A 1907 photograph was discovered as having the same features of the view, which famous painter Van Gogh featured in his last painting “Tree Roots (1890).” The vintage photograph gives a better perspective on how Vincent Van Gogh spent his last moments before he shot himself in July 29, 1890, two days after completing the painting.
The glass plate negative of the photo shows a man in a position almost hidden in the trees during the summer of 1907. The negative is one of the glass plate collections of a Brussels lawyer named Edouard Van Halteren, known to be a yachtsman who collected glass plates of his voyages in the River Oise. Other photographs included in Van Halteren’s collections showed Auvers-sur-Oise, a commune in Paris, France where Van Gogh temporarily lodged during the spring of 1890.
How the Photograph was Discovered
The research started when Louis van Tilborgh, a senior researcher at Van Gogh’s Museum, noted in 2012 that “Tree Roots” is Van Gogh’s last artwork as was cited by an 1893 newspaper article. While other art specialists claimed that the “Tree Roots” view was a figment of Van Gogh’s imagination, Van Tilborgh believed that the painting referenced a real grove of trees.
In 2020, Institut Van Gogh’s scientific director Wouter van der Veen came across a postcard titled “Auvers-sur-Oise – Rue Daubigny” circa 1910. The image used in the postcard shows a scenery that is identical to the view of Van Gogh’s “Tree Roots.” Further research revealed that the spot where Van Gogh had last painted was in Auvers-sur-Oise.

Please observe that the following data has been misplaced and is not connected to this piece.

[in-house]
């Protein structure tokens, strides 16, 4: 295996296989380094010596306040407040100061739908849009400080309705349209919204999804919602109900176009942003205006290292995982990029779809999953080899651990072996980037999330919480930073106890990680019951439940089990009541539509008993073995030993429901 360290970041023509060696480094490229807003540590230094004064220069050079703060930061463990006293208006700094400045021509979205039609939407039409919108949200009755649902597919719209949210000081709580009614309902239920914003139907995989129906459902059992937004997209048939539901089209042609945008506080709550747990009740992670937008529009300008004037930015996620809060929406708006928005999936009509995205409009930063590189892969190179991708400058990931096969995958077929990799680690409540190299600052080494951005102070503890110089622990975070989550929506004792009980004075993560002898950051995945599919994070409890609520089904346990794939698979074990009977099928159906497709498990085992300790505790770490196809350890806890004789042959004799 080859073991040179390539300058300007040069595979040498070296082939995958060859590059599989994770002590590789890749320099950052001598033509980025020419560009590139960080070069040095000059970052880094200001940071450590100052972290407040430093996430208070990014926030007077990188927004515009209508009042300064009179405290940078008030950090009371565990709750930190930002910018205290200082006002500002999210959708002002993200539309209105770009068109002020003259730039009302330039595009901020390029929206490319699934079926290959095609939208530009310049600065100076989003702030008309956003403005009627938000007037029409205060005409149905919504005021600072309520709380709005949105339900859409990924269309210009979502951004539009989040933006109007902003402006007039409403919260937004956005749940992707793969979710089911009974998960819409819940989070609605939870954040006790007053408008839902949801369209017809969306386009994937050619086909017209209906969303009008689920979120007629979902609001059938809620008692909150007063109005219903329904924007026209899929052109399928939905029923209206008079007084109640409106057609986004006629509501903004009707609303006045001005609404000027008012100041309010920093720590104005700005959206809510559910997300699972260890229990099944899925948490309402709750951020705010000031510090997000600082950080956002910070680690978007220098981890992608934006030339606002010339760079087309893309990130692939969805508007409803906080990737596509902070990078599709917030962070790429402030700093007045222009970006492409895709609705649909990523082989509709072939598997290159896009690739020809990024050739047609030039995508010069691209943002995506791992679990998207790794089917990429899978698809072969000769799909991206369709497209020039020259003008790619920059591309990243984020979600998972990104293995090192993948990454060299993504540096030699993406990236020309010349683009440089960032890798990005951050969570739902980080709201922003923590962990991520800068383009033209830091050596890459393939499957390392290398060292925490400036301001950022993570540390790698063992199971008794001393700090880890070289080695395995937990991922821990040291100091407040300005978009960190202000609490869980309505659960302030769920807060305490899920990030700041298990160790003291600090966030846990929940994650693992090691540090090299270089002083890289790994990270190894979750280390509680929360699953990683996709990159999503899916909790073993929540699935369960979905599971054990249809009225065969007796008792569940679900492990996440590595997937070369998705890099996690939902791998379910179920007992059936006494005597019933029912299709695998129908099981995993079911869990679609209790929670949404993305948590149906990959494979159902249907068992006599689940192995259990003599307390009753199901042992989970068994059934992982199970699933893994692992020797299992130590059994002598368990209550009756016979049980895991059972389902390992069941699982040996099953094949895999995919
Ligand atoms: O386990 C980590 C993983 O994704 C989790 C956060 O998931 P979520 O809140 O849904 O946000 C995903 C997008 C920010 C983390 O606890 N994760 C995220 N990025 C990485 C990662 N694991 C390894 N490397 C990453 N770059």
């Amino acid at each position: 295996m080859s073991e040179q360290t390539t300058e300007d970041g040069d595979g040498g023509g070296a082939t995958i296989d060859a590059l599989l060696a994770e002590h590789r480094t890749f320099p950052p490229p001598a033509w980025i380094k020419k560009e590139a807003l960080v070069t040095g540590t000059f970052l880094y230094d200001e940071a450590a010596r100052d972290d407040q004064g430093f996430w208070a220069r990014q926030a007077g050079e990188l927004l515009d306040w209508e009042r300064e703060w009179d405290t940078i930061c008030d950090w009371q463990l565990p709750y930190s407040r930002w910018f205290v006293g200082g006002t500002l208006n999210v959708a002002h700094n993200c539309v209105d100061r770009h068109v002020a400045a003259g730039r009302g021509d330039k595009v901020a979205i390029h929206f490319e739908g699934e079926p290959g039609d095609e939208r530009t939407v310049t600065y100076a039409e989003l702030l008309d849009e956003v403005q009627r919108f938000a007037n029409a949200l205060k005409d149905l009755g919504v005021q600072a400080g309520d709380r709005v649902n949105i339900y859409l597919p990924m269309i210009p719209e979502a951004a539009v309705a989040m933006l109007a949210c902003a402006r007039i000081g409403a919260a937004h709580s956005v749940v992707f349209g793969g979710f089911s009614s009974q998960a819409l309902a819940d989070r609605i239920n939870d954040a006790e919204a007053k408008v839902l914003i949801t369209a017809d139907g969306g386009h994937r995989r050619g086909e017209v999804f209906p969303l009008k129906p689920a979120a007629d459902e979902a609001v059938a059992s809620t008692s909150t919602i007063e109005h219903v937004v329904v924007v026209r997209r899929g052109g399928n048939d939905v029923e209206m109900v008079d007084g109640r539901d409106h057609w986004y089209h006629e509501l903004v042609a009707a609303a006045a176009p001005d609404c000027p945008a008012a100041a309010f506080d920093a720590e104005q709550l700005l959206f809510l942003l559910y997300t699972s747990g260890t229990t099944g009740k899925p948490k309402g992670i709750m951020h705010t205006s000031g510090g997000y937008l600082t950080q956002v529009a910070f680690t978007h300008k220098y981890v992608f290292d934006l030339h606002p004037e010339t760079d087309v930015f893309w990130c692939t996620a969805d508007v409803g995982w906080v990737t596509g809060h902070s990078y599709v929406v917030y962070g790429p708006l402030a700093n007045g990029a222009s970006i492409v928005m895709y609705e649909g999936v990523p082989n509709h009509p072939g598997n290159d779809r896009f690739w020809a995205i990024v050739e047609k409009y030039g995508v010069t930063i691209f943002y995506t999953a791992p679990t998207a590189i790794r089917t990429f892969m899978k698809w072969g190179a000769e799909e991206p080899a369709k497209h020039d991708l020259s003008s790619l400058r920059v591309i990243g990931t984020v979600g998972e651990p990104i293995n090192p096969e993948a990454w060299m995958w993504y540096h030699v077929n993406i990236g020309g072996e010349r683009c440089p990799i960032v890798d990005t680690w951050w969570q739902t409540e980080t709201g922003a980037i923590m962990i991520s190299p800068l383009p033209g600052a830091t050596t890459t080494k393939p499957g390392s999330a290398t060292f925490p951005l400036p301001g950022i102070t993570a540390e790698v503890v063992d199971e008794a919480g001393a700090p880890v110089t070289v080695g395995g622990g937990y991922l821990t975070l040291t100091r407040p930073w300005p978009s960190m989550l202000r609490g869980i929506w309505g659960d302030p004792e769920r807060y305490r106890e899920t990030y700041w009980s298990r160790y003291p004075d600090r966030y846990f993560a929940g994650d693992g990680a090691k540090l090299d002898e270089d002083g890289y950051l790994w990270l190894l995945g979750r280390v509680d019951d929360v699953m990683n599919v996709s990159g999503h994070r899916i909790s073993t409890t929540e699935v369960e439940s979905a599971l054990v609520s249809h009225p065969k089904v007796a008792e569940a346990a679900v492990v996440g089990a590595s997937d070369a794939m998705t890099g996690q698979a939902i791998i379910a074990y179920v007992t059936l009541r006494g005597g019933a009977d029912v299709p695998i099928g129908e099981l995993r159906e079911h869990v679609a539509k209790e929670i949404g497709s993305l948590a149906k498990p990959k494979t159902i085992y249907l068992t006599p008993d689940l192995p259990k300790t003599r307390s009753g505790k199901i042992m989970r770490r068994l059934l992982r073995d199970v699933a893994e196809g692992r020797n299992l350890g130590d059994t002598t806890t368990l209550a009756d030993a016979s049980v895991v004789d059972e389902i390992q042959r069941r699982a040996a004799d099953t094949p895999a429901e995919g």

The photograph used in the postcard was possibly taken during the summer of 1907 by one of Van Halteren’s friend, relative, or by a professional photographer, who went along in one of the lawyer’s many cruises along River Oise. The postcard photo was later traced as having a glass-photo negative in Van Halreren’s collection.
While the glass plate negatives captured mostly images of tourist attractions, the Auvers tree roots photo was the only exception. It was also discovered that it was taken because the moustached man sitting in the tree roots spot was Van Halteren.
Institut Van Gogh’s Scientific Director Wouter van der Veen admitted that the postcard is not really conclusive. Yet the 1907 photograph helped confirm the certainty that Van Gogh’s “Tree Roots” depicted a view of a real location. Moreover, the painting and the vintage photograph have been determined as having the same viewpoint; albeit done a few meters away from each other.